17 Mean Scores by Participation Those excluded from the English TAAS, the basis of the state and district accountability rankings, scored significantly lower on the Stanford-9 than those who took the TAAS across all racial/ethnic groups (p<.001)*. * A GLS regression analysis examined the effects of a dummy variable representing inclusion or exclusion in the English TAAS (controlling for race / ethnicity, language status, income status, and school-level proportions of at-risk students).

18 BCSD High School Cohort Progression

19 BCSD High School Cohort Progression: Latinos and African Americans

20 BCSD Grade Retention by Year

21 BCSD 9th Grade Retention by Race/Ethnicity

22 BCSD Cohort Testing on the Exit Retention?: Only 209 of 3,489 retained students (about 8% of the total) ever became eligible to graduate by passing all three subjects on the spring Exit TAAS.

23 BCSD Graduation Rate of th Grade Cohort (5-Yr) Large number of students are being retained and otherwise not advancing with their peers through school Many students not testing on the Exit Cohort graduation rates should be correspondingly low

24 BCSD Graduation Rates Vast discrepancy between the cohort graduation eligibility and status rates and publicly released rates District hemorrhaged students, especially between the 9th and 10th grades A counselor at King high school estimated from her experience, “I would think that the graduation rate is closer to 40-45%, not 85%.” She related, Ultimately what’s happening is that we’re letting kids down. We’re using some kind of system to disguise where they are. If you’ve got 600 kids in your school and 300 graduate….they’re somewhere...

25 Left Behind? Is it possible that high-stakes testing and accountability may not be as good as advertised? Voices from BCSD high schools on their response to the pressure of high-stakes testing and accountability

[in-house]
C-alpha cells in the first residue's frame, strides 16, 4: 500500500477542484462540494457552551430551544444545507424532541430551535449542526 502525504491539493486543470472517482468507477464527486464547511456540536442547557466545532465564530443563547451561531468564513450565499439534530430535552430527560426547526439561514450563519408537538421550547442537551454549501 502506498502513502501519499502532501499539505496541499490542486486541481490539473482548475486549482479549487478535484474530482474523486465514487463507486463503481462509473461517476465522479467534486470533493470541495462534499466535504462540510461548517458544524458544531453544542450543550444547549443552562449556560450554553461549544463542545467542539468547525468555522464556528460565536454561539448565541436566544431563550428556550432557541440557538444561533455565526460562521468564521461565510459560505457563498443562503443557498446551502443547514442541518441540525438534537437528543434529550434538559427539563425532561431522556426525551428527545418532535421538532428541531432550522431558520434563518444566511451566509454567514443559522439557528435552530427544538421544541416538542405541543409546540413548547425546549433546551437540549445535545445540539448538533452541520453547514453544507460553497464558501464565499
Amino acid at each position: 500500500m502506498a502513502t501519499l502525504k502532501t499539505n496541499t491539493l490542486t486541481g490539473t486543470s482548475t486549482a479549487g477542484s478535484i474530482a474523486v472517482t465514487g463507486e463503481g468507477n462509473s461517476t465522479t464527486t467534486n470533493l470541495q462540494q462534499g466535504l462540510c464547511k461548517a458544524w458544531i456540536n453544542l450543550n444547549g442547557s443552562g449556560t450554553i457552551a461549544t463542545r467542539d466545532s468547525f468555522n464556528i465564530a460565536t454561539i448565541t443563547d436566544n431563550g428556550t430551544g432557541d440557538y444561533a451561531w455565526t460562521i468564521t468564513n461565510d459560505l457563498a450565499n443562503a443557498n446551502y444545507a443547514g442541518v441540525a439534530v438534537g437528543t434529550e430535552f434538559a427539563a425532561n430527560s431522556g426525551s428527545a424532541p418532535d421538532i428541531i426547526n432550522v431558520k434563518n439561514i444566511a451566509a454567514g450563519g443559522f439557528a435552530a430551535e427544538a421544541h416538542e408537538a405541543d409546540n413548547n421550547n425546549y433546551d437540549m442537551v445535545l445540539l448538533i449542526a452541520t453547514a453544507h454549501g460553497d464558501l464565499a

26 Inferential Regression Analyses Do actions that impact student progress spur increases in high-stakes test scores and TEA accountability ratings? GLM Random-Effect Regression  Increasing retention and disappearance of students increases average Exit scores Multinomial Logistic Regression  By increasing 9th grade retention, schools increase and maintain accountability rating Robustness of GLM random-effect and multinomial logistic regressions suggest that manipulating student progress can increase Exit scores and accountability ratings

27 Summary of Findings High-stakes test scores and accountability ratings steadily rise as students steadily leave Incentives to game and reduce educational opportunity for low- performing students High-stakes testing and accountability policies led to an escalation of deleterious outcomes disproportionately impacting minority students

28 To Comply or To Educate Judy Radigan, Ph.D.

29 A Case Study in Compliance Edgeview H S, representative of Brazos City high schools with losses of low-income and minority youth 75% Latino, 20% African American, 4% White, 10% English Language Learners Reforming school working to personalize the learning environment with small learning communities Spring 1997 – Principal targeted to improve scores markedly or face TERMINATION

30 Ninth Grade Waiver Based grade promotion from 9 th grade on passing of core courses: English, social studies, math, science rather than number of credits gained All the schools had it. In fact, we were one of the last schools to accept the waiver because philosophically we thought [to do so] would be cheating. We were testing everybody. We felt we had no choice but to move to that waiver in order to save face and get our scores up. A lot of the kids were defeated, and they dropped out.